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It took Take That frontman and general musical genius (he’s my favourite male singer/songwriter of all-time, okay) Gary Barlow OBE, 14 whole years to produce this solo album, which is quite understandable, considering how traumatic his last foray into solo music—Twelve Months, Eleven Days—has been for him.

As the review title states, this is the album that Barlow desperately needed to get out of his system. This is the diary of his Wilderness Years from music. This album contains the words that he so needed to say and the songs that he so needed to sing. They obviously lack the certain lightness of the Take That iteration of Barlow, but the thing is, as a solo artist, Barlow seems to be a lot more straight and introspective, even having the tendency to take himself a little too seriously. When he’s with the Take That boys (er, men)—it doesn’t matter whether they’re 3, 4 or 5 altogether—a certain magic just happens that easily translates into their music.

Not to say that his offerings as a solo artist are of less quality compared to his Take That work, it’s just that the songs in this album carry so much more…weight and gravitas. This is Barlow at his most candid, most uninhibited, most emotionally-exposed.

Let Me Go, the album’s first single, is surprisingly a departure from Barlow’s signature ballads and evokes a folksy, Mumford and Sons-esque sound to it. While it may be fast-paced and cheery-sounding, this song actually speaks of Gary’s stillborn child Poppy, something which he hasn’t openly discussed since 2012, which only makes the song both sweet yet heartbreaking.

Requiem for me seems obvious to be his collaboration with Robbie Williams, as it has a certain amount of Robbie’s cheekiness in it, despite the heaviness of the song’s theme (the death of Gary’s father Colin). Sidebar: I somehow wish Gary made a version of another song he co-wrote with Robbie, titled “Heart And I” (which is in Robbie’s 20th Anniversary album), because I think the words are also fitting for his struggles and journey. I suppose he can still perform it in shows in the future, like he did for “Candy”.

Jump is what I think was Gary’s love letter to himself during his dark times. It is a lovely song that is full of encouragement and positivity. Just imagining what he was feeling when he was writing this makes me want to give him a massive hug.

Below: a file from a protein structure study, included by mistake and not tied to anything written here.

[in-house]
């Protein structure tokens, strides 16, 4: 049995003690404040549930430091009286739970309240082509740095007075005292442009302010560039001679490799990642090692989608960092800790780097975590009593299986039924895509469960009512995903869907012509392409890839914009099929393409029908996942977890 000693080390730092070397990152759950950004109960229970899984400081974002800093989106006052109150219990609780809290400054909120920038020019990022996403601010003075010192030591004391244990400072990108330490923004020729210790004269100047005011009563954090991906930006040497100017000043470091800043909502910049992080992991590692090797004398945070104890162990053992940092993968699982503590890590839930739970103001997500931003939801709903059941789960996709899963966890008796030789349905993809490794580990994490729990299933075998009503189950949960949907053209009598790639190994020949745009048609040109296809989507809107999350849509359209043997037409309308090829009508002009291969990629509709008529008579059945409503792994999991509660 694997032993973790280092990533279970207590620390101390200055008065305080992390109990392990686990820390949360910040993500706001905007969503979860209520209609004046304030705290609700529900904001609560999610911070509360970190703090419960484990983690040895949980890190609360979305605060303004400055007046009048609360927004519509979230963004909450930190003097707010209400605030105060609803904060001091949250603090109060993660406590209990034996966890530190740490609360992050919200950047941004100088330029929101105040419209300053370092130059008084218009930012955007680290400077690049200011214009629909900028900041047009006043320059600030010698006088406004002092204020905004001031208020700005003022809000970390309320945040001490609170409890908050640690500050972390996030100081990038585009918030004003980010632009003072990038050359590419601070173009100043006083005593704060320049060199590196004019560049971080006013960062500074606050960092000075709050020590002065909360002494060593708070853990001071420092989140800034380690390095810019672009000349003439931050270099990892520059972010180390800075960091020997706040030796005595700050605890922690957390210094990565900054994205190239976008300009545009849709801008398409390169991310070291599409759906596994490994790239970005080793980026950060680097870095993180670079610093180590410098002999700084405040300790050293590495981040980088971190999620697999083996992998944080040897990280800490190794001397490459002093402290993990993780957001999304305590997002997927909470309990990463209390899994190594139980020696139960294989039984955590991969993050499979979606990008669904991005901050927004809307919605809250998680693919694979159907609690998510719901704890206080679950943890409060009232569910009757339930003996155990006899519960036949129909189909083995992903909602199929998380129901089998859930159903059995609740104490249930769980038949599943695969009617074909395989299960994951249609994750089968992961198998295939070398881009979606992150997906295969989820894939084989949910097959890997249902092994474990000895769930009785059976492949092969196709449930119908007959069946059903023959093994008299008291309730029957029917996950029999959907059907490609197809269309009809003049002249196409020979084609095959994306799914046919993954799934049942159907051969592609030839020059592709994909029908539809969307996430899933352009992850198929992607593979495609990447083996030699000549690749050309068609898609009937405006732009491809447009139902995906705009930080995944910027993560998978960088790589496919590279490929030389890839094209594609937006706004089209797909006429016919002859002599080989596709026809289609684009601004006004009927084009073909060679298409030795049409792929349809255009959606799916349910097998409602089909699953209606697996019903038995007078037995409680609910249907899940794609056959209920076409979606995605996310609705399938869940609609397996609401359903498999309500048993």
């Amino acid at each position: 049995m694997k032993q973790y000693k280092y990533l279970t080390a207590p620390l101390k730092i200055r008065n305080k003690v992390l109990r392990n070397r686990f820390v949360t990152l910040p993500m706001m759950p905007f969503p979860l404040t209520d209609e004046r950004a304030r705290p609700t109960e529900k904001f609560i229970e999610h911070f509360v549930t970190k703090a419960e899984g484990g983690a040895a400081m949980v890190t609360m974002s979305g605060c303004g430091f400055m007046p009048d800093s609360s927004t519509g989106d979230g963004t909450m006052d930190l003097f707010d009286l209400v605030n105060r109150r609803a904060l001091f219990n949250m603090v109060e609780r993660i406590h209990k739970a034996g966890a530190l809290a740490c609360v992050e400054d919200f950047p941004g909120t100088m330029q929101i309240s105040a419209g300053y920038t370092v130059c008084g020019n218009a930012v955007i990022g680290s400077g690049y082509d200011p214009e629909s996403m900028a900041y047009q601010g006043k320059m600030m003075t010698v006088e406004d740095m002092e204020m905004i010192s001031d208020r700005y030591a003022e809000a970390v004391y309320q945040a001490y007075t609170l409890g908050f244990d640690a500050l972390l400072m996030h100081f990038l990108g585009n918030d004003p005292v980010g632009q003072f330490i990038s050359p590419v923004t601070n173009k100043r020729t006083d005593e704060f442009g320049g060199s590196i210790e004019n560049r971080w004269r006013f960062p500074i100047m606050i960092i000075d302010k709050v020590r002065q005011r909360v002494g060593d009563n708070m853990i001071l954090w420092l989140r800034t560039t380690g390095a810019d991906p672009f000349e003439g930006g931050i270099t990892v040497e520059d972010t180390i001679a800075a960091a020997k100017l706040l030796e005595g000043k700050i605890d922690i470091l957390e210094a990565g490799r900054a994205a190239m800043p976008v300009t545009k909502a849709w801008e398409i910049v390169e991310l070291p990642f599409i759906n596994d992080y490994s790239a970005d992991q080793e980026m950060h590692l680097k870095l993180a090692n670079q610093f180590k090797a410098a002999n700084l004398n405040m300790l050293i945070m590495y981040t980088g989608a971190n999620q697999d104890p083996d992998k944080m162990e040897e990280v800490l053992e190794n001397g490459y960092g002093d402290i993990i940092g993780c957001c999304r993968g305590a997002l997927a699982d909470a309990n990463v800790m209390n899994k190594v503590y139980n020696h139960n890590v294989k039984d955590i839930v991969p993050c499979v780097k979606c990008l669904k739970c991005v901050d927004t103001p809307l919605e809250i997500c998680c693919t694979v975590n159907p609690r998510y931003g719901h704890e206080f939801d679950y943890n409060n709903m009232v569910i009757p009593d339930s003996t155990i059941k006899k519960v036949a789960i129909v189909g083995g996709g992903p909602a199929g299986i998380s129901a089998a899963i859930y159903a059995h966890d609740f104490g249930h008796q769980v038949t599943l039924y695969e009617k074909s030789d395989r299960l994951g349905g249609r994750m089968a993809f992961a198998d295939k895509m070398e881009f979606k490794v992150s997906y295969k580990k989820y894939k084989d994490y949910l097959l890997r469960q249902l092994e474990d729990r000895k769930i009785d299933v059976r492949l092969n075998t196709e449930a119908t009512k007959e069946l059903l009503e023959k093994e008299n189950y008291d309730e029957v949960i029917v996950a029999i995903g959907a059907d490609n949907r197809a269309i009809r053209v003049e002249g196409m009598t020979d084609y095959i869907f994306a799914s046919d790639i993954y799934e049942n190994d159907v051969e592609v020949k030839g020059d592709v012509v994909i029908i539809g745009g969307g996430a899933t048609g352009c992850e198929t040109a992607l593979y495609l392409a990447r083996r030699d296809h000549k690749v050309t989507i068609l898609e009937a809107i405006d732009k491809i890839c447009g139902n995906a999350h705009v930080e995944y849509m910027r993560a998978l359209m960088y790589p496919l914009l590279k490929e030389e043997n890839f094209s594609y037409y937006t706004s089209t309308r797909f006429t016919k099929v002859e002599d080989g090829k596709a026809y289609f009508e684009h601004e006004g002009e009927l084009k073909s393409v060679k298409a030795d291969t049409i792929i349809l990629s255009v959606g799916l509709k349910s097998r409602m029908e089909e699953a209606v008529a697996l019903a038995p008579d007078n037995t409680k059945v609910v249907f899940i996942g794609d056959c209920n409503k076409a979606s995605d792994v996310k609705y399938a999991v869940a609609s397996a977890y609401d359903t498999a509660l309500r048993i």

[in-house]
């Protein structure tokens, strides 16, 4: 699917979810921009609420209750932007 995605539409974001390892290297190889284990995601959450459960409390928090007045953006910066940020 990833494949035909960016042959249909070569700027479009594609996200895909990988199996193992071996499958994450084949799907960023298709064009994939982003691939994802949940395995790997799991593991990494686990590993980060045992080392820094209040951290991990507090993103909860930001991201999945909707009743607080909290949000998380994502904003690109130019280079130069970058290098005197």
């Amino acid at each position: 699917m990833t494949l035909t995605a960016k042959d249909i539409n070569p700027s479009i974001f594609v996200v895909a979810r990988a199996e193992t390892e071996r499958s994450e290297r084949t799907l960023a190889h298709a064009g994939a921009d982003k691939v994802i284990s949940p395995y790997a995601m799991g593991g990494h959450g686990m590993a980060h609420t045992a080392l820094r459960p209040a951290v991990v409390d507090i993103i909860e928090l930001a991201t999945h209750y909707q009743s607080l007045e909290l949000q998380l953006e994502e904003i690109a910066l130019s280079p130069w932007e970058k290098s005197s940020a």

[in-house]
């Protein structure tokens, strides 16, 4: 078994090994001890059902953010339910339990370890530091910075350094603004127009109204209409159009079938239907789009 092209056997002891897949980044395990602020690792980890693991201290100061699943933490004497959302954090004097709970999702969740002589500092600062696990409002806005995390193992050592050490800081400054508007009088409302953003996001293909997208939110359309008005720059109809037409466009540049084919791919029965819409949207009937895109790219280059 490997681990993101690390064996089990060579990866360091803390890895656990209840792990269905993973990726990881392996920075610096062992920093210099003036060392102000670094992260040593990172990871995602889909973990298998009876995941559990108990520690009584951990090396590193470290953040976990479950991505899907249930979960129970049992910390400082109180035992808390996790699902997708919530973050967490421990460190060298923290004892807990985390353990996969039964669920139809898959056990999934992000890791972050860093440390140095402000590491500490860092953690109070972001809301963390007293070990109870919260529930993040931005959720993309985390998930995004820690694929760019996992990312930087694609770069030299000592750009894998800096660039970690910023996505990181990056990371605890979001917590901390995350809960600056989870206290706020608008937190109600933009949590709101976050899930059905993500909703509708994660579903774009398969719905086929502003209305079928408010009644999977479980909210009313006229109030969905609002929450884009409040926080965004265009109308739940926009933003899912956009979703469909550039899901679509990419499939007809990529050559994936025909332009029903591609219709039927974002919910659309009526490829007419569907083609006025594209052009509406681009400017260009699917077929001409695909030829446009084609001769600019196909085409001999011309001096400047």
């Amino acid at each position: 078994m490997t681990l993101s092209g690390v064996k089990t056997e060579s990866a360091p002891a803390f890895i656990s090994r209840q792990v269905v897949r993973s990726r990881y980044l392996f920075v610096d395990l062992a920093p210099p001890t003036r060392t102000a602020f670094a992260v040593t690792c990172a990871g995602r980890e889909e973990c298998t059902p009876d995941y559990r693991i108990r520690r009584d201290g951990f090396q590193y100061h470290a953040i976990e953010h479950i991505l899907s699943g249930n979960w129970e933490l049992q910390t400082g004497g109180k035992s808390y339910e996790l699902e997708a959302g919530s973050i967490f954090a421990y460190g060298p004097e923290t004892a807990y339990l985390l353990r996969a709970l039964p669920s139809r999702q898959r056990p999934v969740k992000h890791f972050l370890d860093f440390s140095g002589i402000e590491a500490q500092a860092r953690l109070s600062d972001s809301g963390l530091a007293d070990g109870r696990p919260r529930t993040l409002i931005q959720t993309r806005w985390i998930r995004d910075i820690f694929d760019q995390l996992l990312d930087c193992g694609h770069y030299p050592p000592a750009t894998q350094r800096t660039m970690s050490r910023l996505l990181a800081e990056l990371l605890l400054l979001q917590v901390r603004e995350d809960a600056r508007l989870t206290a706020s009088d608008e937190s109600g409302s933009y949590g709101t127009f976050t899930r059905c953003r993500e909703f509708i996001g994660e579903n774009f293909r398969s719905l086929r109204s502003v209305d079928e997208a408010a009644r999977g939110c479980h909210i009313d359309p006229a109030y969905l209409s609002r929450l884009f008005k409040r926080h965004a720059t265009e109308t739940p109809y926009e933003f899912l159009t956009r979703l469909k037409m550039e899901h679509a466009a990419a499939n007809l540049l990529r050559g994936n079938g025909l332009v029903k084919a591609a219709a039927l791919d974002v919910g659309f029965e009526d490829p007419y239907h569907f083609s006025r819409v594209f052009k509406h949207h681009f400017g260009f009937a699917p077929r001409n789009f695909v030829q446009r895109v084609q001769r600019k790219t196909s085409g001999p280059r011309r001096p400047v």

Since I Saw You Last is probably the closest to a “F*** You” song that Barlow would ever do, but of course he is far too classy to express his sentiments in such a crass and prosaic way. It tells of his hardships during the time he became British Music’s “favourite joke/whipping boy” which made him “toxic and unemployable”. He now speaks of that time with ease and a certain fondness, but I reckon he enjoys singing this piece because it reminds him of how awful things were for him in the past and how he managed to get back up and pick up the broken pieces.

Face To Face, a track he recorded with the Elton John, is an easy listen; it’s upbeat and catchy but for some reason, I find it a bit…mature for Barlow (and yes, I know he’s not young anymore, either!). I actually like it better when Gary performs it live and by himself. Although I can appreciate the fact that Gary meant for this as a “thank you” song for Elton for sticking by him through thick and thin (no pun intended).

Dying Inside is my favourite track in the album because this is the song where Gary wrenches his aching, beating heart out of his chest and tosses it into the table for all the world to see. For anyone who has experienced grief, loss, pain, loneliness or even an inexplicable emptiness, but could not for the life of them share it with anyone else, this song would hit you like a ton of bricks. It is a bittersweet listen but Barlow’s fervent, emotion-filled voice accompanied by his deft piano playing is what makes this one of the best, heartbreaking pieces of his entire songbook.

More Than Life, I’m guessing, is a tribute song to his wife and rock, Dawn Andrews, and what a song it is. With just six words: “I love you more than life”, Barlow summarizes just how deeply and passionately he could love. Could we possibly have him cloned, please?

Overall, I find the album a fantastic listen. Then again, Gary Barlow could sing the contents of the phone book and I’d still gladly listen. Kidding aside, it was a very personal masterpiece that Barlow and Take That fans who know of his journey would surely appreciate. This was the solo album that he wanted to create from the very beginning. However, without the difficulties and mistakes of the previous two (I personally loved both, but I get Gary’s point when he said he felt “creatively-stifled” during that time), would this have been as successful? Probably not.

In a strange way, it was his past struggles that made him a much better singer and songwriter. SISYL takes you on an emotional rollercoaster but in the end, you’ll end up thinking, “I’m glad he got through it all.”

I don’t see Barlow coming out with another solo album anytime soon, as he has made it clear time and again that musically, Take That remains his Number One priority. I myself am perfectly fine with that. If Since I Saw you Last would be the last Barlow album for some time, then it’s a darn good product to be remembered by.

So yes, it was well worth the 14-year wait and more. I suppose my only issue with it is: I wish it was much longer!

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